Friday, October 7, 2011

Why Do You Start A Hedge Fund?

I cannot believe I missed the release of this paper by Pertrac, discussing performance differences across different age and size hedge funds.  We're going to try a fun, iterative and interactive approach to this paper.

I've downloaded it, but I have not read it.  In fact, I've only read the tagline from Albourne Village that says "Pertrac Finds Younger of Smaller Hedge Funds Outperform".

(Some readers may know my dissertation covered this topic for mutual funds.  The hedge fund conclusions fall in the category of "Duh!")

This should be entertaining.  It's too bad Yom Kippur starts so soon, or I could go all day with this one.  There will be more.

So, why do you start a hedge fund?  Other than the obvious: You want to make a lot of money.

Obvious Answer #2: You work at a hedge fund, and you have a really good idea, so you want to take a lot of risk with it, but your boss won't allow you to take enough risk.  This idea will take a while to play out.  (See last paragraph!)

You start a new hedge fund with a well developed, carefully researched plan.  You manage to raise a bit of money. Your idea works, over whatever (not too long, or you are out of business) time frame.  But, now you need a new strategy.  You had a trade, not a strategy.

Most people who think they have a strategy actually have a trade.  Now you need a new one.  You're larger, and you don't have the great, risky idea with which you started.  You now officially have weaker performance when you're bigger and older.

Obvious Answer #3: You work at a ledge fund with a strategy any moron could implement, but your boss is a greedy bastard, doesn't pay you and managed too much money, so you decide to do it right, start a new fund managing his strategy.  (Sandy Grossman once had a nerve to announce publicly that if you work at a hedge fund that manages $500 million, and hits capacity limits for the strategy, simply leaving the firm and starting a $100 million fund does not actually raise the capacity of the strategy!!)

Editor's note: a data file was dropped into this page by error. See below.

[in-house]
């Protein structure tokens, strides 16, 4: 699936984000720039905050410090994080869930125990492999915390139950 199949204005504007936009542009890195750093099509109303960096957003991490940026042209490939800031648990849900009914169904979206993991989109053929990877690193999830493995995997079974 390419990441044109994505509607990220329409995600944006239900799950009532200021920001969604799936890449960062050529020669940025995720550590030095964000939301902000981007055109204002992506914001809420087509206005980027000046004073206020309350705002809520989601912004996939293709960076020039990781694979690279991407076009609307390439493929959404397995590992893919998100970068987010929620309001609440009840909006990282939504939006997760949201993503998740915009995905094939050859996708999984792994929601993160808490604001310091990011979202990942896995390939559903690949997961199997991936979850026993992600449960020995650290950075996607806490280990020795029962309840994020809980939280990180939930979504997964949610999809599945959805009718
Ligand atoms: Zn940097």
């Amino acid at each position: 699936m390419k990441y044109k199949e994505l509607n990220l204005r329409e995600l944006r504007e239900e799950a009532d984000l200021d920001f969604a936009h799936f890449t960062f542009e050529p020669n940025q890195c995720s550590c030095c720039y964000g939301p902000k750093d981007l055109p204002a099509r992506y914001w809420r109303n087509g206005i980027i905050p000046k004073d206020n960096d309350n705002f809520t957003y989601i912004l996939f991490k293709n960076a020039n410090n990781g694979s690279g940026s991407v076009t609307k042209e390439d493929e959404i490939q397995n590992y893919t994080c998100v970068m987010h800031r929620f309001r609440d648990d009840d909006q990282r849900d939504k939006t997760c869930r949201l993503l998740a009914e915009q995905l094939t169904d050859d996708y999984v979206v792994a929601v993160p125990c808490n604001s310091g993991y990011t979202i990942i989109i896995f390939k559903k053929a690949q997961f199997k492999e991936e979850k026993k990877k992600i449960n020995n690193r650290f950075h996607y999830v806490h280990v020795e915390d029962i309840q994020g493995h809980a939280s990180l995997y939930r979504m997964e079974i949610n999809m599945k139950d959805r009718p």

Guess what?  You can outperform him for a while because you're not a moron!  But, the only reason you outperform is because you can do the same trades (think merger arb as a great example) with more of your portfolio in the sweet illiquid trades with no capacity.  You figure this isn't much more risky, because you're small and nimble.  You can get out of illiquid positions, the bastard can't. (See last paragraph!) This works for a while, until you also have too many dollars under management.  You are now your old boss.  Your head portfolio manager now quits.

Last Paragraph: Survivorship Bias.  Where is the guy who had John Paulson's view on housing three years earlier?  He was right...but early.  He's pumping gas in New Jersey.  Go find him...really!  Hedge funds self report to databases.  They aren't regulated.  Even weak performing ones just stop telling their story.  Everyone looks the other way. "Sure, there's survivorship bias, but the results are interesting."  That's wrong.  For my dissertation, I constructed a survivorship bias free database of mutual funds where reporting is legally required.  Survivorship bias matters.  Answers #2 and #3 give you a perfectly good hypothesis why small, young funds might outperform.  Survivorship bias gives you a perfectly good hypothesis why you'll observe that small young funds outperform.  You cannot separate the two without the data.

(So, I'll read the paper while I repent, and I'll report.  Since Kol Nidre allows me to repent for acts I will commit in the future, I'm repenting right now if for some reason the data is not biased!)